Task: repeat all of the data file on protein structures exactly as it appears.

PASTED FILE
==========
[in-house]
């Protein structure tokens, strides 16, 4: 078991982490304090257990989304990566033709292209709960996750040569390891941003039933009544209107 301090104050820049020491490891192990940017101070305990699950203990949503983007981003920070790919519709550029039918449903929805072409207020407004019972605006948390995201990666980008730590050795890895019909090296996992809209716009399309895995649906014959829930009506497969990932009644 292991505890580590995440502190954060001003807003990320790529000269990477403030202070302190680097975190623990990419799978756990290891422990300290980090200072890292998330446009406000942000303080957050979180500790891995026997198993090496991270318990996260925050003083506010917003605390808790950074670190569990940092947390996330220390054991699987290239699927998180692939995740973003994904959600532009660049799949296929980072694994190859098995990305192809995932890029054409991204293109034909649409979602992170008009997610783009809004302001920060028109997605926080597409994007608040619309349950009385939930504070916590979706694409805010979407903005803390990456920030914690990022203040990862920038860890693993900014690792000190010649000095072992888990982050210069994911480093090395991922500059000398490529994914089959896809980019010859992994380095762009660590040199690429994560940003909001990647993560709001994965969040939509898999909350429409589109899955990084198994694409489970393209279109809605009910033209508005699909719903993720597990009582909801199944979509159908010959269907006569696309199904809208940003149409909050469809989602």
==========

[in-house]
């Protein structure tokens, strides 16, 4: 078991982490304090257990989304990566033709292209709960996750040569390891941003039933009544209107 301090104050820049020491490891192990940017101070305990699950203990949503983007981003920070790919519709550029039918449903929805072409207020407004019972605006948390995201990666980008730590050795890895019909090296996992809209716009399309895995649906014959829930009506497969990932009644 292991505890580590995440502190954060001003807003990320790529000269990477403030202070302190680097975190623990990419799978756990290891422990300290980090200072890292998330446009406000942000303080957050979180500790891995026997198993090496991270318990996260925050003083506010917003605390808790950074670190569990940092947390996330220390054991699987290239699927998180692939995740973003994904959600532009660049799949296929980072694994190859098995990305192809995932890029054409991204293109034909649409979602992170008009997610783009809004302001920060028109997605926080597409994007608040619309349950009385939930504070916590979706694409805010979407903005803390990456920030914690990022203040990862920038860890693993900014690792000190010649000095072992888990982050210069994911480093090395991922500059000398490529994914089959896809980019010859992994380095762009660590040199690429994560940003909001990647993560709001994965969040939509898999909350429409589109899955990084198994694409489970393209279109809605009910033209508005699909719903993720597990009582909801199944979509159908010959269907006569696309199904809208940003149409909050469809989602």